John Lawrence, Captain’s Clerk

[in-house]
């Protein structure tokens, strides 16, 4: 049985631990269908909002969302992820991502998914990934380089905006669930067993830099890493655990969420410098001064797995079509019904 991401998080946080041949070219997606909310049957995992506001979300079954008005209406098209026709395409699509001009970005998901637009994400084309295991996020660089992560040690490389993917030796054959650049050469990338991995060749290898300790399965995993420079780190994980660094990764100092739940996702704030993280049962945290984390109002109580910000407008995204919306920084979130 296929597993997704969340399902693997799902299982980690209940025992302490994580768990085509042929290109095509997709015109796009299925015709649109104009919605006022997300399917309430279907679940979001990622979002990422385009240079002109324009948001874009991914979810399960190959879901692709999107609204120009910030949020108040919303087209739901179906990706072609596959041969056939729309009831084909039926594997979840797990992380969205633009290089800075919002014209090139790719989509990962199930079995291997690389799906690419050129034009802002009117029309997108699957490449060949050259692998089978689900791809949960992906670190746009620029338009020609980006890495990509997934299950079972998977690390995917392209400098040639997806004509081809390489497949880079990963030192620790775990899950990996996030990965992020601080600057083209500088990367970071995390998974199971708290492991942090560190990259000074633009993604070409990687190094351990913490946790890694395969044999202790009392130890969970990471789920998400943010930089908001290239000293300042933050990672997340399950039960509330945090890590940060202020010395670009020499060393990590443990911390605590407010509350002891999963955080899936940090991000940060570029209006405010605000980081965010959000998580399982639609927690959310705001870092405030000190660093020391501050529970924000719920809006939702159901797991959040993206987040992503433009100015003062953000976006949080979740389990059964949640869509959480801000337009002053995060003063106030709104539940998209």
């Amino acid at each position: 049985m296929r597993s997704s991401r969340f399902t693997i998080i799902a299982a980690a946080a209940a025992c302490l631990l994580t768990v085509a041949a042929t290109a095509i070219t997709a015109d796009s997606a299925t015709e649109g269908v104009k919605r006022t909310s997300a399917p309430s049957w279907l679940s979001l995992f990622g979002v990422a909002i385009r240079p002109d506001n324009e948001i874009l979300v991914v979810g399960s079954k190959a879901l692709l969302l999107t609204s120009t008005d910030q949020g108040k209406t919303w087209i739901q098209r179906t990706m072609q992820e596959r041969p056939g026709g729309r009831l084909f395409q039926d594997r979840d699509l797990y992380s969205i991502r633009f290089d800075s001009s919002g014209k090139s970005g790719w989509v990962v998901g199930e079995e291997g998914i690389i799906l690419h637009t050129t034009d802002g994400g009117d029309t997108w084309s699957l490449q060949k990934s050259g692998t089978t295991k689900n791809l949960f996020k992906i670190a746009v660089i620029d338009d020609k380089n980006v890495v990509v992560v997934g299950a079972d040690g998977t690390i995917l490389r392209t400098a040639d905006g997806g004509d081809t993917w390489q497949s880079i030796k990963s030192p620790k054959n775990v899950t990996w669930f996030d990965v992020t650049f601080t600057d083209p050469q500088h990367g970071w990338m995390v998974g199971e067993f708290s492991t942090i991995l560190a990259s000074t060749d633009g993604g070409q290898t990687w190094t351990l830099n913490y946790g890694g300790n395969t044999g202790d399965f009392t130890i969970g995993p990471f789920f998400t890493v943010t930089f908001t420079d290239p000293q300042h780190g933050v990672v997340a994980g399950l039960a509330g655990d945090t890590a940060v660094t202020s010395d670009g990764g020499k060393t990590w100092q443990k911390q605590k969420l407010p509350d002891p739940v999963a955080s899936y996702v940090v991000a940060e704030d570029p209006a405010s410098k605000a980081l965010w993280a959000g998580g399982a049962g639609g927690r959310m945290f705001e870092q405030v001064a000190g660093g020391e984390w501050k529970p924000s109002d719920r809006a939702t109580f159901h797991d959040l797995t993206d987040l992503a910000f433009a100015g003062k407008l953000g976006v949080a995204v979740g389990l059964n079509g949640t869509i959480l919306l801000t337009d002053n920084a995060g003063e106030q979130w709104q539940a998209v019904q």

John Lawrence. John Lawrence (1753-1817) was born 5 July 1753, oldest son of Queens County magistrate William Lawrence (1729-1794) and his wife Anna Brinckerhoff (1733-1770), both of New York. When Long Island was captured in 1776, part of William Lawrence’s home in Newtown was made the headquarters of British and Hessian generals. He served as captain’s clerk on the Confederacy under Captain Seth Harding. According to James L. Howard in Seth Harding, Mariner on pages 152-4, Lawrence lived with the Harding family in Norwich in May 1782 after his release from the Jersey prison ship and even authorized his former captain to obtain funds from his father on his behalf during a trip to New York. At Harding’s request, the elder Lawrence shipped his son’s support in the form of dry goods which was by misfortune confiscated as smuggled contraband by Connecticut authorities. Later in 1786, Lawrence would participate in one of Harding’s West Indies merchant ventures by trading two horses for two hundred gallons of rum resulting in a lucrative return on his investment (Howard, pages 179-80). John Lawrence was “familiarly called the commodore” from his having been an officer on board the frigate Confederacy. John and his brother Isaac Lawrence “were large wholesale dealers and importers of silks and china ware from the East Indies to New York, when few were active in this business.” Other brothers were Richard and William Lawrence. According to Walter Barrett in The Old Merchants of New York City (1863), John Lawrence “lived and did business at 162 Queen (or Pearl) Street. In 1795, he took in his younger brother Isaac, who had been clerk with him for two years previous, and the new sign was placed over the store at 154 Water on the corner of Fly Market…The firm of John & Isaac Lawrence continued until 1803, when the brothers separated after doing a very prosperous and extended commerce…When the house of J. & I. Lawrence dissolved, the store was at 208 Pearl Street…” Isaac became president of the United States Branch Bank in New York in 1817, the same year John died. He had been a director in the old United States Bank, as was his brother John. John Lawrence was married first to Elizabeth Eaton Berrien, widow of cousin Nathaniel Lawrence who died in 1796 and daughter of Judge John Berrien, US Attorney General. He later married Patience Lawrence Riker, the daughter of Samuel Riker, Esq. His children included Madison Samuel, Louisa who married John Campbell, Jane who married Benjamin F. Lee, Julia who married first John P. Smith then Wilson G. Hunt, Patience who married Timothy Gridley Churchill and John who died unmarried. Daughter Jane was a celebrated beauty who was the subject of the painting known as “The White Plume” by Charles Cromwell Ingham, one of the founders of the National Academy of Design. Her husband, Benjamin F. Lee was one of the pioneers in the manufacture of vulcanized rubber for Goodyear. At some point, John Lawrence moved from 162 Pearl Street to 82 Murray Street and finally to 391 Broadway. John Lawrence died in New York on 29 August 1817. Interestingly, Lawrence’s involvement with his crewmates extended long after the war. Apparently the former captain’s clerk held the forty dollar mortgage on Confederacy marine John Ames’ ten acres and log house in Plymouth, Chenango County, NY. Unfortunately the property was foreclosed on by Egbert Benson executor for the estate of John Lawrence and auctioned off in October 1821. Egbert Benson was appointed 1st Attorney General of New York in 1777, served as a delegate to the Continental Congress and the US House of Representatives and sat on the bench of the New York Supreme Court prior to his return to private practice in 1803.

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